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Johann Ulrich Arner (1699 - 1777)

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Johann Ulrich Arner
Born in Windlach, Stadel, Zürich, Switzerlandmap
Ancestors ancestors
[sibling(s) unknown]
Husband of — married [date unknown] in Stadel, Zürich, Switzerlandmap
Descendants descendants
Died in Whitehall Twp, Northampton County, Pennsylvaniamap
Profile last modified | Created 30 Dec 2010
This page has been accessed 773 times.

Categories: Palatine Migrants.

Johann Ulrich Arner was a Palatine Migrant.
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This person was created through the import of Shortened files.ged on 30 December 2010.



Note: @N12615@
@N12615@ NOTE
Ancestor of Jacob Rex (William David Snyder).


Husband: Johann Ulrich Arner
Wife: Verena Eberhardt
Date: 3 Jan 1722/23
Place: Stadel, Zürich, Switzerland
Child: Felix Arner

Could not parse date out of 3 Jan 1722/23.


The National Genealogical Society Quarterly, vol. 38, no. 3, pp. 101-104, contains an excellent article, "The Arner Family", by George B.L. Arner of Washington DC, dated Sep 1950 [photocopy with ltr Meyers to HRJ 21 Jun 1991] whence the following:
Johann Ulrich Aner, age 34, with his wife Verena (nee Eberhard), age 33, and children Verena, 9, Felix, 8, Hans Ulrich Jr., 5, and Margaret, 4, left their ancestral home in Windlach, parish of Stadel in the Canton of Zuerich, Switzerland, in the early autumn of 1734. After 8 months of adventure and hardship, they landed at Philadelphia to begin life in a new world. From this little family are descended the Arners, the Aurners, and the Orners of Pennsylvania and elsewhere in the United States, and possibly the Arners of Canada. Many of the early descendants fought for the rebels in the Revolutionary War; the Canadian branch descended from a Jacob Arner, loyalist from Pennsylvania who had to leave when his side lost the war.
The story of the journey from Switzerland is unusually well documented. First, the parish register of Stadel has the entry: "Anno 1734 there left Windlach, Hans Ulrich Aner, baptized 5 Dec 1699." In Faust's "Lists of Swiss Immigrants" the name is transcribed as Auer, but the names of the wife and children and the dates of baptism check with other records. On the passenger list of the ship "Mercury", as given by Rupp, and also by Strassburger and Hinke, the names of the members of the Aner family and their ages check with Swiss records. Finally, Dr. W.J. Hinke, in his "History of the Goshenhoppen Reformed Charge" lists them as members of the "Goetschy party".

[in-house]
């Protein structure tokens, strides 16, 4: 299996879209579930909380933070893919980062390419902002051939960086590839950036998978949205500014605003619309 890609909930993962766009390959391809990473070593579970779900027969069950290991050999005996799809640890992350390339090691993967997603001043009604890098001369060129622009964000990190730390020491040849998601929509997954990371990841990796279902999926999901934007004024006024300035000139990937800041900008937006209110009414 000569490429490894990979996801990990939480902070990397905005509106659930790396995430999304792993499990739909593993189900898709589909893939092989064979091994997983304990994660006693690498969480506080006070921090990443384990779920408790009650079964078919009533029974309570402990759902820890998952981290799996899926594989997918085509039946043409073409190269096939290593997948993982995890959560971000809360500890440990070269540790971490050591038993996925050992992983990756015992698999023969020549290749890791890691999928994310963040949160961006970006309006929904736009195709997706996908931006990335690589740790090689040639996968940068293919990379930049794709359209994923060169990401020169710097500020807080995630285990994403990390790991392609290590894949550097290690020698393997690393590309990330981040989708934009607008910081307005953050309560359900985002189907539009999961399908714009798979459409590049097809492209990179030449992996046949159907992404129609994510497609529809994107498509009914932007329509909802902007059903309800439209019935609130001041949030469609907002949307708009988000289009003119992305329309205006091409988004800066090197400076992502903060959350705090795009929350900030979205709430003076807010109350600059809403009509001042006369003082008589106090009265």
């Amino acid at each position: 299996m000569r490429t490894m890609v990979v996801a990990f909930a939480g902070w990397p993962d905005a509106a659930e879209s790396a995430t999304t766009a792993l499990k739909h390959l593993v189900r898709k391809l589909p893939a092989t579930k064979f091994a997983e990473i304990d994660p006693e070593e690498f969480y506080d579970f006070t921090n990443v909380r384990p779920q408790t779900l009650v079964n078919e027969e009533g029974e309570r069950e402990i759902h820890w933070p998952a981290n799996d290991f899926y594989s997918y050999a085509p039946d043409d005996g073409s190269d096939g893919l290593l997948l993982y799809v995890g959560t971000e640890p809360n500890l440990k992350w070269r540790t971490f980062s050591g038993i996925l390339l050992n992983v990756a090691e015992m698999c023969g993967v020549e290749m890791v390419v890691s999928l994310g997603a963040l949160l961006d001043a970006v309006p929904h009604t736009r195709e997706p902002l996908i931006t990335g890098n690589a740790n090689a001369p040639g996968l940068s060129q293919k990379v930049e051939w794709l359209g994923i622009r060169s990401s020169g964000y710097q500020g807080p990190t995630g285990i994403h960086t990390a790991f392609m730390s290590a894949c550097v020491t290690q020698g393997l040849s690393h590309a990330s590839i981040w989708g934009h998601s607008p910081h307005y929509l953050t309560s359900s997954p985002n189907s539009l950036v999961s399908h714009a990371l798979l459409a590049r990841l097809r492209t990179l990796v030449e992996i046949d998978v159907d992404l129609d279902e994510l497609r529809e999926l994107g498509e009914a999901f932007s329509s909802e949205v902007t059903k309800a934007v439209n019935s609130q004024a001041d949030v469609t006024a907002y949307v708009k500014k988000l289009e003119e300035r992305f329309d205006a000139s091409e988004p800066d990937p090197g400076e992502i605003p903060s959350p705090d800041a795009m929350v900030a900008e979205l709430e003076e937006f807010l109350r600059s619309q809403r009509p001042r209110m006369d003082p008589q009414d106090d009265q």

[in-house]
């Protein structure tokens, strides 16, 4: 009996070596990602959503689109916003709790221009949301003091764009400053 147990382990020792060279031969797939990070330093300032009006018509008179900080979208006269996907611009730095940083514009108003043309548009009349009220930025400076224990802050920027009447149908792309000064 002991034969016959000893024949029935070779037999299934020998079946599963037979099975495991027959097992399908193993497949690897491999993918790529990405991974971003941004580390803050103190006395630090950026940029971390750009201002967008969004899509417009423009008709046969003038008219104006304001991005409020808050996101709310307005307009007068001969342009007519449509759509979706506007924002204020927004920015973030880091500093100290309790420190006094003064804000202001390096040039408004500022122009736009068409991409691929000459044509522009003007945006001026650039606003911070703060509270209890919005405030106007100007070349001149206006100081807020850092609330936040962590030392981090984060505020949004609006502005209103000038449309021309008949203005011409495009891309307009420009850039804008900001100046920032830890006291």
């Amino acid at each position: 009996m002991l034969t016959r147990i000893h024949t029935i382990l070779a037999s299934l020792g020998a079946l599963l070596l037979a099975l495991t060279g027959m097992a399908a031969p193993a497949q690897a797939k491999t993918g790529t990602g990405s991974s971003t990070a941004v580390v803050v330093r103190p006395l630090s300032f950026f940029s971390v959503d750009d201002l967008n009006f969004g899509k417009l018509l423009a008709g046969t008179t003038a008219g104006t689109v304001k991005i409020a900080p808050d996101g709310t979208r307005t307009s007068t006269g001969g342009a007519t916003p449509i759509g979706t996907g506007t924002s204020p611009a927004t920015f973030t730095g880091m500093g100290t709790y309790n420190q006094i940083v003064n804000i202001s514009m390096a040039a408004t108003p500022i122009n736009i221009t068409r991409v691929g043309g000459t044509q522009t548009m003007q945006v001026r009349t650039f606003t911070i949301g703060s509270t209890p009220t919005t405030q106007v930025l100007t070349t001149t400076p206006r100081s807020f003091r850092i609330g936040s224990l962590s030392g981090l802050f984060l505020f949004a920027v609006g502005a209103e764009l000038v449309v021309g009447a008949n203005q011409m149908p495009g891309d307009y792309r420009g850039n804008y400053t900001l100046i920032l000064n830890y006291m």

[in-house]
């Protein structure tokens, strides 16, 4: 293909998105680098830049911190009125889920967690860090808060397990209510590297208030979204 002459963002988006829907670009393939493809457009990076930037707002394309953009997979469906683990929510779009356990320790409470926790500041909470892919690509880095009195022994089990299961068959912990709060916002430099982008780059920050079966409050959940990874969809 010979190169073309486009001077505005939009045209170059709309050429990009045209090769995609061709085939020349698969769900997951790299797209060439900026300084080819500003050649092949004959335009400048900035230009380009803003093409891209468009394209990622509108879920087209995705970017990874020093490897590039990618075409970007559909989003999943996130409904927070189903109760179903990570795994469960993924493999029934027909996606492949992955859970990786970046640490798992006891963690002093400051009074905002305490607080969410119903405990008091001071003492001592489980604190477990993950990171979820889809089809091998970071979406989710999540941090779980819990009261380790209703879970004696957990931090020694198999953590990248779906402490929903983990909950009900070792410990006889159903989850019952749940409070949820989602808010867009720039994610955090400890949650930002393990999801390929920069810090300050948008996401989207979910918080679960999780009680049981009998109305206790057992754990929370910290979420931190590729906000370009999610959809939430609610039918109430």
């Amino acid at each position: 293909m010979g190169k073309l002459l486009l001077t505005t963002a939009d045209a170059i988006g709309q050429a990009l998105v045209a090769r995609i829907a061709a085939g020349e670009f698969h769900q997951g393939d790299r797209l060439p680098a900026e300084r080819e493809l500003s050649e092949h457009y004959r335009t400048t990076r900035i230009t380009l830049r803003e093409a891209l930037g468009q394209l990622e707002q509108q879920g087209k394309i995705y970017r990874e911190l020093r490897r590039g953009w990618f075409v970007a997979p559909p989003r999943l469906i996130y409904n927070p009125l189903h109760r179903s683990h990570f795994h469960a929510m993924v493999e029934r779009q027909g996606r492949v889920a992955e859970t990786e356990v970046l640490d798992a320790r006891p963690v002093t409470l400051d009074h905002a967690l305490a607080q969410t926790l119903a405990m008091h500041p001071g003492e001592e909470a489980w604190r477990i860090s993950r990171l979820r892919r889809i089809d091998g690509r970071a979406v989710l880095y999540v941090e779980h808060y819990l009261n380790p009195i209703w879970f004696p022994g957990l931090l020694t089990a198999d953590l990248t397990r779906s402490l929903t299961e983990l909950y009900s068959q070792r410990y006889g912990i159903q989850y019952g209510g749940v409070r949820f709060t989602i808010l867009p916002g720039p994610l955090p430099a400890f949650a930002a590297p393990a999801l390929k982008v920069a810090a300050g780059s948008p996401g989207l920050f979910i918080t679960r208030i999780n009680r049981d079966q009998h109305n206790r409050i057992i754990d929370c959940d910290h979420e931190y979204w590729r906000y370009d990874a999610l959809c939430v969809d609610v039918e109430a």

It thus appears that the Aners joined a party of emigrants organized and led by the Rev. Mauritz Goetschy, a Reformed pastor of Zuerich. An account of the journey of this band to the port of Rotterdam is told by one Wilhelm Weber, a member of the party who became dissatisfied and returned to Zuerich. The only known copy of the pamphlet in which Weber told his story, is in the city library in Zuerich. A partial translation and abstract of the pamphlet is given by Dr. Hinke. Weber writes that the party left Zuerich 4 Oct 1734, and proceeded to Laufenburg on the Rhine, where a boat was found which took it to Basel. There it was obliged to wait for some time for a passport from the French commander at Strassbourg. Some of the party, impatient at the delay, left on foot to go overland through France, but Weber did not know what became of them. The main party, 194 persons, finally embarked on two boats. On the journey they went ashore as often as possible to warm themselves and dry their clothes. Europe was then at war over the disputed election to the throne of Poland, and the boats were stopped many times by both the French and the Imperial armies and much of their scanty supply of money was extorted from them. They were also in danger from the gunfire of both armies which were camped along either side of the Rhine. Their troubles, according to Weber, were increased by the incompetence of their leader, who spent much of the time drinking, and quarreling with his wife. He gave them very little spiritual consolation, and when he did preach, made personal remarks about certain members of the party, which aroused much dissention. When at last they arrived at Rotterdam, they were disappointed to find no ship waiting for them, and they waited for a long time while Goetschy negotiated for his appointment as a minister in the colonies. Some of the party, disgusted with the leader, returned to Zuerich. Since our only account of these events come from one of these disgruntled persons, we may hope that the Rev. Mauritz Goetschy was not as black as painted.